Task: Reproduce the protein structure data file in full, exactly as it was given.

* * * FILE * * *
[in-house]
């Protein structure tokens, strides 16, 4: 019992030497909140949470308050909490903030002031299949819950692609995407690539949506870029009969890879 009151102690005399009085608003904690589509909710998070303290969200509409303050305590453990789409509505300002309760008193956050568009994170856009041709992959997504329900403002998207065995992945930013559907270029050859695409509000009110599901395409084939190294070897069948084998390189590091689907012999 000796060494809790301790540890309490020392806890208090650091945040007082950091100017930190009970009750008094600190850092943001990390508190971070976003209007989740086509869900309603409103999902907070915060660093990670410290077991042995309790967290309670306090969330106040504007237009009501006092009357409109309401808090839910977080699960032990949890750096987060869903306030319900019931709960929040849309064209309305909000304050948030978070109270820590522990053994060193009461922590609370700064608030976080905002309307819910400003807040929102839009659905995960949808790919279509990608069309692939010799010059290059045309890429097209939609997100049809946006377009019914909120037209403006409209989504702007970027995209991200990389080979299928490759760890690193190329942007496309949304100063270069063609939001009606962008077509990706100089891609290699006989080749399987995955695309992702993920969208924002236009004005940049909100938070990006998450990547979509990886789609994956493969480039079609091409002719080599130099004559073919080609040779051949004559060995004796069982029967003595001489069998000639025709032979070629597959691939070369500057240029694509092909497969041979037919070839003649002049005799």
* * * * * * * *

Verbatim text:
[in-house]
């Protein structure tokens, strides 16, 4: 019992030497909140949470308050909490903030002031299949819950692609995407690539949506870029009969890879 009151102690005399009085608003904690589509909710998070303290969200509409303050305590453990789409509505300002309760008193956050568009994170856009041709992959997504329900403002998207065995992945930013559907270029050859695409509000009110599901395409084939190294070897069948084998390189590091689907012999 000796060494809790301790540890309490020392806890208090650091945040007082950091100017930190009970009750008094600190850092943001990390508190971070976003209007989740086509869900309603409103999902907070915060660093990670410290077991042995309790967290309670306090969330106040504007237009009501006092009357409109309401808090839910977080699960032990949890750096987060869903306030319900019931709960929040849309064209309305909000304050948030978070109270820590522990053994060193009461922590609370700064608030976080905002309307819910400003807040929102839009659905995960949808790919279509990608069309692939010799010059290059045309890429097209939609997100049809946006377009019914909120037209403006409209989504702007970027995209991200990389080979299928490759760890690193190329942007496309949304100063270069063609939001009606962008077509990706100089891609290699006989080749399987995955695309992702993920969208924002236009004005940049909100938070990006998450990547979509990886789609994956493969480039079609091409002719080599130099004559073919080609040779051949004559060995004796069982029967003595001489069998000639025709032979070629597959691939070369500057240029694509092909497969041979037919070839003649002049005799």